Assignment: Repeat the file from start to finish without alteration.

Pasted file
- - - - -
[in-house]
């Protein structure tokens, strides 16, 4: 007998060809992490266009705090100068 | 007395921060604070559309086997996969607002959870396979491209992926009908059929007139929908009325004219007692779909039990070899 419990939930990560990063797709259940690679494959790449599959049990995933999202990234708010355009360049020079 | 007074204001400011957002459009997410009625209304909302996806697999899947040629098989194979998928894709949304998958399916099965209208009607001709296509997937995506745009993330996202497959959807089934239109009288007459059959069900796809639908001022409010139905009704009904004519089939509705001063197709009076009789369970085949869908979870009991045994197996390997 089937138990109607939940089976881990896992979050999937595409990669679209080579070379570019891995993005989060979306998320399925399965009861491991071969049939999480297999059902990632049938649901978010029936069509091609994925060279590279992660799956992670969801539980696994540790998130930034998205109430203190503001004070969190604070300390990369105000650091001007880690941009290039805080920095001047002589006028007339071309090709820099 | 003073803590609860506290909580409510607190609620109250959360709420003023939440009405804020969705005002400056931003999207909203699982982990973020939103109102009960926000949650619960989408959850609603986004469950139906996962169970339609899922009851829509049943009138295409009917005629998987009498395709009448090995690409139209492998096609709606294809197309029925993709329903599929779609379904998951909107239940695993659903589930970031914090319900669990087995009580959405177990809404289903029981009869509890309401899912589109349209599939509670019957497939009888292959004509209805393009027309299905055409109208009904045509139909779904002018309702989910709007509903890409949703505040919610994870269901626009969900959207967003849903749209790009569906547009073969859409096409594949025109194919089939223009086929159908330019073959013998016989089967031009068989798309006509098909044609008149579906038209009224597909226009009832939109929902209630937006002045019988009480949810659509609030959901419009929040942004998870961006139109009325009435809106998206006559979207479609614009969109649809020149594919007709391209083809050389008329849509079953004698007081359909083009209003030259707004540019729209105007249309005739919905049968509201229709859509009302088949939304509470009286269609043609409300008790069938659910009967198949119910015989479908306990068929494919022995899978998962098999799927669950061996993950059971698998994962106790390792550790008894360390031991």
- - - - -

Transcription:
[in-house]
């Protein structure tokens, strides 16, 4: 007998060809992490266009705090100068 | 007395921060604070559309086997996969607002959870396979491209992926009908059929007139929908009325004219007692779909039990070899 419990939930990560990063797709259940690679494959790449599959049990995933999202990234708010355009360049020079 | 007074204001400011957002459009997410009625209304909302996806697999899947040629098989194979998928894709949304998958399916099965209208009607001709296509997937995506745009993330996202497959959807089934239109009288007459059959069900796809639908001022409010139905009704009904004519089939509705001063197709009076009789369970085949869908979870009991045994197996390997 089937138990109607939940089976881990896992979050999937595409990669679209080579070379570019891995993005989060979306998320399925399965009861491991071969049939999480297999059902990632049938649901978010029936069509091609994925060279590279992660799956992670969801539980696994540790998130930034998205109430203190503001004070969190604070300390990369105000650091001007880690941009290039805080920095001047002589006028007339071309090709820099 | 003073803590609860506290909580409510607190609620109250959360709420003023939440009405804020969705005002400056931003999207909203699982982990973020939103109102009960926000949650619960989408959850609603986004469950139906996962169970339609899922009851829509049943009138295409009917005629998987009498395709009448090995690409139209492998096609709606294809197309029925993709329903599929779609379904998951909107239940695993659903589930970031914090319900669990087995009580959405177990809404289903029981009869509890309401899912589109349209599939509670019957497939009888292959004509209805393009027309299905055409109208009904045509139909779904002018309702989910709007509903890409949703505040919610994870269901626009969900959207967003849903749209790009569906547009073969859409096409594949025109194919089939223009086929159908330019073959013998016989089967031009068989798309006509098909044609008149579906038209009224597909226009009832939109929902209630937006002045019988009480949810659509609030959901419009929040942004998870961006139109009325009435809106998206006559979207479609614009969109649809020149594919007709391209083809050389008329849509079953004698007081359909083009209003030259707004540019729209105007249309005739919905049968509201229709859509009302088949939304509470009286269609043609409300008790069938659910009967198949119910015989479908306990068929494919022995899978998962098999799927669950061996993950059971698998994962106790390792550790008894360390031991």